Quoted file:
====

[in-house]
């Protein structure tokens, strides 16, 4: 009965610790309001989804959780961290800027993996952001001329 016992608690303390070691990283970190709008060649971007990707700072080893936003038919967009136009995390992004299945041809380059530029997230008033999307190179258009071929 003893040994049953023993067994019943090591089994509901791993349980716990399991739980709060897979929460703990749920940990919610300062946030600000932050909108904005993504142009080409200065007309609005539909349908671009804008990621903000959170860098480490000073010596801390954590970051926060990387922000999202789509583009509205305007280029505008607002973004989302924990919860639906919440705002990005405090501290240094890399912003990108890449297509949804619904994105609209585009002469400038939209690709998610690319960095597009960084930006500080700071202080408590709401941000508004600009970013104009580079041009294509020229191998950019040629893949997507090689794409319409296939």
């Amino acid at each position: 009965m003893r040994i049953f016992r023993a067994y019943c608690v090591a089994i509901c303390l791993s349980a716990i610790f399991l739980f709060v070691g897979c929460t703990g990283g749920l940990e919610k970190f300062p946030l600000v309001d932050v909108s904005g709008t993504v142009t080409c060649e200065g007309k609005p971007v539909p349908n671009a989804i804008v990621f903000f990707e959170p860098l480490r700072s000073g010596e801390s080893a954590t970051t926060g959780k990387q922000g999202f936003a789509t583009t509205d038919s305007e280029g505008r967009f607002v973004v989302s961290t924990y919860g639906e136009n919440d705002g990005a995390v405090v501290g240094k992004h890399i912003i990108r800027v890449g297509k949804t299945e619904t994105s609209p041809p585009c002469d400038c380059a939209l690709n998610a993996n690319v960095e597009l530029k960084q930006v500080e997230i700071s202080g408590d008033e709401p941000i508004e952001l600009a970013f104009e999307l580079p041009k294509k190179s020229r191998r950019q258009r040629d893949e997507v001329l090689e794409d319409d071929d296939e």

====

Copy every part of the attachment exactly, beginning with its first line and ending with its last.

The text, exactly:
[in-house]
């Protein structure tokens, strides 16, 4: 009965610790309001989804959780961290800027993996952001001329 016992608690303390070691990283970190709008060649971007990707700072080893936003038919967009136009995390992004299945041809380059530029997230008033999307190179258009071929 003893040994049953023993067994019943090591089994509901791993349980716990399991739980709060897979929460703990749920940990919610300062946030600000932050909108904005993504142009080409200065007309609005539909349908671009804008990621903000959170860098480490000073010596801390954590970051926060990387922000999202789509583009509205305007280029505008607002973004989302924990919860639906919440705002990005405090501290240094890399912003990108890449297509949804619904994105609209585009002469400038939209690709998610690319960095597009960084930006500080700071202080408590709401941000508004600009970013104009580079041009294509020229191998950019040629893949997507090689794409319409296939």
């Amino acid at each position: 009965m003893r040994i049953f016992r023993a067994y019943c608690v090591a089994i509901c303390l791993s349980a716990i610790f399991l739980f709060v070691g897979c929460t703990g990283g749920l940990e919610k970190f300062p946030l600000v309001d932050v909108s904005g709008t993504v142009t080409c060649e200065g007309k609005p971007v539909p349908n671009a989804i804008v990621f903000f990707e959170p860098l480490r700072s000073g010596e801390s080893a954590t970051t926060g959780k990387q922000g999202f936003a789509t583009t509205d038919s305007e280029g505008r967009f607002v973004v989302s961290t924990y919860g639906e136009n919440d705002g990005a995390v405090v501290g240094k992004h890399i912003i990108r800027v890449g297509k949804t299945e619904t994105s609209p041809p585009c002469d400038c380059a939209l690709n998610a993996n690319v960095e597009l530029k960084q930006v500080e997230i700071s202080g408590d008033e709401p941000i508004e952001l600009a970013f104009e999307l580079p041009k294509k190179s020229r191998r950019q258009r040629d893949e997507v001329l090689e794409d319409d071929d296939e």